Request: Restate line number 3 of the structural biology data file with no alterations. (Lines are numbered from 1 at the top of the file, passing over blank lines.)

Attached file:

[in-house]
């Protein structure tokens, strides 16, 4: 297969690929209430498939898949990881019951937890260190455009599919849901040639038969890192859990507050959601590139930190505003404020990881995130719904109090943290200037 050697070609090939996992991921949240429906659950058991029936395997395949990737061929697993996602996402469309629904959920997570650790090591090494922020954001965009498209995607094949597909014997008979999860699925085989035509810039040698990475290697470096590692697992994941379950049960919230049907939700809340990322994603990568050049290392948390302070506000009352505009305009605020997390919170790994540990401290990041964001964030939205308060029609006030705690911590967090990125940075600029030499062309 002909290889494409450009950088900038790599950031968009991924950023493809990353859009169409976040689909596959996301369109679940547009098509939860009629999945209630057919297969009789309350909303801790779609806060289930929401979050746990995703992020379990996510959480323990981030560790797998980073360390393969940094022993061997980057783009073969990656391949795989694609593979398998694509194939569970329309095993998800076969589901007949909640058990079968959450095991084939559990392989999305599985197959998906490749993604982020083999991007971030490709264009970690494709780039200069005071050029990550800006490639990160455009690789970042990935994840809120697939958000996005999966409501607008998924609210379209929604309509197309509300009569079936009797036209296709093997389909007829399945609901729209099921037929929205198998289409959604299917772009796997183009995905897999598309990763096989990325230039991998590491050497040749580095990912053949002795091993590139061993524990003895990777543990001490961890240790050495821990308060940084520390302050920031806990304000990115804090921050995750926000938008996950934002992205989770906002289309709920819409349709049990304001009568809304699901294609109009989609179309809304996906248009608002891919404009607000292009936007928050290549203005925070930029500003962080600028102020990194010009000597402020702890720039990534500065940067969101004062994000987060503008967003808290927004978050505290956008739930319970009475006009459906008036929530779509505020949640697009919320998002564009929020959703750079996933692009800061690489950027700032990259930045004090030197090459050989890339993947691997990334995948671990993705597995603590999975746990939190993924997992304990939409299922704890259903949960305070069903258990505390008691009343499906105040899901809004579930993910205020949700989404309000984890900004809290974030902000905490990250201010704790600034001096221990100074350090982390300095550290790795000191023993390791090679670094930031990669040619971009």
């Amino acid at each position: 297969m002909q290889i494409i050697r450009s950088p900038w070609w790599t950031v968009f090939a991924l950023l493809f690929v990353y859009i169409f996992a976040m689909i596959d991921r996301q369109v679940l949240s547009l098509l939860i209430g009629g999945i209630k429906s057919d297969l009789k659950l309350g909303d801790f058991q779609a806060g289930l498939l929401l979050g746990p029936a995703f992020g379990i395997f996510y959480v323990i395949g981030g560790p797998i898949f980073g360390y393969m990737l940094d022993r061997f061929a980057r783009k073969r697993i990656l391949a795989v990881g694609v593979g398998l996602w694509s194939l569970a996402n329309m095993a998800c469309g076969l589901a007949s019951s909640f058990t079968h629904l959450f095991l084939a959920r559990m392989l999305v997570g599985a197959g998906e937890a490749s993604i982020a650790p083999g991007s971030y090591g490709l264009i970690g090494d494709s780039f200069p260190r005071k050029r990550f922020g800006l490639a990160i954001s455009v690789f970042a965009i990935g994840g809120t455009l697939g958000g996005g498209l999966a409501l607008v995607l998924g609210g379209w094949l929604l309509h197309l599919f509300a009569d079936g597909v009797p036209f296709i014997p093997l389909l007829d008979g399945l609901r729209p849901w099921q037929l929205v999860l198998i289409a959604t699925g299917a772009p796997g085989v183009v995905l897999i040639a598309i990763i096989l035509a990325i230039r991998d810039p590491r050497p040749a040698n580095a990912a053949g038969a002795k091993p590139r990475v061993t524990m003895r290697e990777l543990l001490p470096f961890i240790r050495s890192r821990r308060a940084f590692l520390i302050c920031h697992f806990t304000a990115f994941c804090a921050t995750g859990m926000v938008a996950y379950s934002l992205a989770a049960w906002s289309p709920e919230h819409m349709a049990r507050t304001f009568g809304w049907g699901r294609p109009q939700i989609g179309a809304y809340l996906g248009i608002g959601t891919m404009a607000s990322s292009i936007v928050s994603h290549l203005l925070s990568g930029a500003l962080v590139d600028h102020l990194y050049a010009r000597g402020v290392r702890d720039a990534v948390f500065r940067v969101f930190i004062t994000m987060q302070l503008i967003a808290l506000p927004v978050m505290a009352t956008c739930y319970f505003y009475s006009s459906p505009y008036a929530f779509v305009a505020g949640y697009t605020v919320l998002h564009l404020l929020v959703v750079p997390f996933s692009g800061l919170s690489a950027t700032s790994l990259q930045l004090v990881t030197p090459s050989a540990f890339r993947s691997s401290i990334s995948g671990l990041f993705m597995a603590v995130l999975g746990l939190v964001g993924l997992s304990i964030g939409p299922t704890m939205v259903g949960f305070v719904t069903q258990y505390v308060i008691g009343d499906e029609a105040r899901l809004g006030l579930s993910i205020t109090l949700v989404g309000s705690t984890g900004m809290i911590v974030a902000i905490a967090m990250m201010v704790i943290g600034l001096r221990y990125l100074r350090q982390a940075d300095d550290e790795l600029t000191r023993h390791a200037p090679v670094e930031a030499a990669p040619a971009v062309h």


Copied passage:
């Amino acid at each position: 297969m002909q290889i494409i050697r450009s950088p900038w070609w790599t950031v968009f090939a991924l950023l493809f690929v990353y859009i169409f996992a976040m689909i596959d991921r996301q369109v679940l949240s547009l098509l939860i209430g009629g999945i209630k429906s057919d297969l009789k659950l309350g909303d801790f058991q779609a806060g289930l498939l929401l979050g746990p029936a995703f992020g379990i395997f996510y959480v323990i395949g981030g560790p797998i898949f980073g360390y393969m990737l940094d022993r061997f061929a980057r783009k073969r697993i990656l391949a795989v990881g694609v593979g398998l996602w694509s194939l569970a996402n329309m095993a998800c469309g076969l589901a007949s019951s909640f058990t079968h629904l959450f095991l084939a959920r559990m392989l999305v997570g599985a197959g998906e937890a490749s993604i982020a650790p083999g991007s971030y090591g490709l264009i970690g090494d494709s780039f200069p260190r005071k050029r990550f922020g800006l490639a990160i954001s455009v690789f970042a965009i990935g994840g809120t455009l697939g958000g996005g498209l999966a409501l607008v995607l998924g609210g379209w094949l929604l309509h197309l599919f509300a009569d079936g597909v009797p036209f296709i014997p093997l389909l007829d008979g399945l609901r729209p849901w099921q037929l929205v999860l198998i289409a959604t699925g299917a772009p796997g085989v183009v995905l897999i040639a598309i990763i096989l035509a990325i230039r991998d810039p590491r050497p040749a040698n580095a990912a053949g038969a002795k091993p590139r990475v061993t524990m003895r290697e990777l543990l001490p470096f961890i240790r050495s890192r821990r308060a940084f590692l520390i302050c920031h697992f806990t304000a990115f994941c804090a921050t995750g859990m926000v938008a996950y379950s934002l992205a989770a049960w906002s289309p709920e919230h819409m349709a049990r507050t304001f009568g809304w049907g699901r294609p109009q939700i989609g179309a809304y809340l996906g248009i608002g959601t891919m404009a607000s990322s292009i936007v928050s994603h290549l203005l925070s990568g930029a500003l962080v590139d600028h102020l990194y050049a010009r000597g402020v290392r702890d720039a990534v948390f500065r940067v969101f930190i004062t994000m987060q302070l503008i967003a808290l506000p927004v978050m505290a009352t956008c739930y319970f505003y009475s006009s459906p505009y008036a929530f779509v305009a505020g949640y697009t605020v919320l998002h564009l404020l929020v959703v750079p997390f996933s692009g800061l919170s690489a950027t700032s790994l990259q930045l004090v990881t030197p090459s050989a540990f890339r993947s691997s401290i990334s995948g671990l990041f993705m597995a603590v995130l999975g746990l939190v964001g993924l997992s304990i964030g939409p299922t704890m939205v259903g949960f305070v719904t069903q258990y505390v308060i008691g009343d499906e029609a105040r899901l809004g006030l579930s993910i205020t109090l949700v989404g309000s705690t984890g900004m809290i911590v974030a902000i905490a967090m990250m201010v704790i943290g600034l001096r221990y990125l100074r350090q982390a940075d300095d550290e790795l600029t000191r023993h390791a200037p090679v670094e930031a030499a990669p040619a971009v062309h």